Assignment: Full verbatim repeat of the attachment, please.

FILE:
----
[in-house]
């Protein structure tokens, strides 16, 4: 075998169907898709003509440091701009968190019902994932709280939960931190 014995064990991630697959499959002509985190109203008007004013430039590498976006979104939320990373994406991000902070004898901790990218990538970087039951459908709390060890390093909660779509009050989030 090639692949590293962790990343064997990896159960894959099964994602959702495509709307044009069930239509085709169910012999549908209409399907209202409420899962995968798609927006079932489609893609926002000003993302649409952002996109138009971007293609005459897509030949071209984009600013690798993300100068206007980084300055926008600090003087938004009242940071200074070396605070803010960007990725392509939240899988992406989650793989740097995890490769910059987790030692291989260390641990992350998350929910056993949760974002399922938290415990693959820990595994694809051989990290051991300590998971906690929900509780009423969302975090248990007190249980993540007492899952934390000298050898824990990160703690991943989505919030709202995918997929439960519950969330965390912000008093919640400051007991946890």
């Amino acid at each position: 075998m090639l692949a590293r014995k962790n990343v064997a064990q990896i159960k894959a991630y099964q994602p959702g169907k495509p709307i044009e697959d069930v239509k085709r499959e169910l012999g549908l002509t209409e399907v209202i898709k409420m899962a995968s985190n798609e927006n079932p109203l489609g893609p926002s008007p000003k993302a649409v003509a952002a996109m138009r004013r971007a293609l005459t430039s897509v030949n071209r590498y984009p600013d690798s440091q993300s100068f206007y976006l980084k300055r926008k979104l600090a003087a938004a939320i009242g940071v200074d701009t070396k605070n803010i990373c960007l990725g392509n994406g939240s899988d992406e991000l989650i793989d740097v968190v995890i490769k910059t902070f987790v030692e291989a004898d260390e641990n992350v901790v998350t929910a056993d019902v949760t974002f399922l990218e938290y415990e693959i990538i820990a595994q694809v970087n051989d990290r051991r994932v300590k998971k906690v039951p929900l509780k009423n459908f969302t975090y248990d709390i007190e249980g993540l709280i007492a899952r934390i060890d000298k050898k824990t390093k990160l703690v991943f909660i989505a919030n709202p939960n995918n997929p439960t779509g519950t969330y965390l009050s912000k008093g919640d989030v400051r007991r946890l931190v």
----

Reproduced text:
[in-house]
């Protein structure tokens, strides 16, 4: 075998169907898709003509440091701009968190019902994932709280939960931190 014995064990991630697959499959002509985190109203008007004013430039590498976006979104939320990373994406991000902070004898901790990218990538970087039951459908709390060890390093909660779509009050989030 090639692949590293962790990343064997990896159960894959099964994602959702495509709307044009069930239509085709169910012999549908209409399907209202409420899962995968798609927006079932489609893609926002000003993302649409952002996109138009971007293609005459897509030949071209984009600013690798993300100068206007980084300055926008600090003087938004009242940071200074070396605070803010960007990725392509939240899988992406989650793989740097995890490769910059987790030692291989260390641990992350998350929910056993949760974002399922938290415990693959820990595994694809051989990290051991300590998971906690929900509780009423969302975090248990007190249980993540007492899952934390000298050898824990990160703690991943989505919030709202995918997929439960519950969330965390912000008093919640400051007991946890």
């Amino acid at each position: 075998m090639l692949a590293r014995k962790n990343v064997a064990q990896i159960k894959a991630y099964q994602p959702g169907k495509p709307i044009e697959d069930v239509k085709r499959e169910l012999g549908l002509t209409e399907v209202i898709k409420m899962a995968s985190n798609e927006n079932p109203l489609g893609p926002s008007p000003k993302a649409v003509a952002a996109m138009r004013r971007a293609l005459t430039s897509v030949n071209r590498y984009p600013d690798s440091q993300s100068f206007y976006l980084k300055r926008k979104l600090a003087a938004a939320i009242g940071v200074d701009t070396k605070n803010i990373c960007l990725g392509n994406g939240s899988d992406e991000l989650i793989d740097v968190v995890i490769k910059t902070f987790v030692e291989a004898d260390e641990n992350v901790v998350t929910a056993d019902v949760t974002f399922l990218e938290y415990e693959i990538i820990a595994q694809v970087n051989d990290r051991r994932v300590k998971k906690v039951p929900l509780k009423n459908f969302t975090y248990d709390i007190e249980g993540l709280i007492a899952r934390i060890d000298k050898k824990t390093k990160l703690v991943f909660i989505a919030n709202p939960n995918n997929p439960t779509g519950t969330y965390l009050s912000k008093g919640d989030v400051r007991r946890l931190v």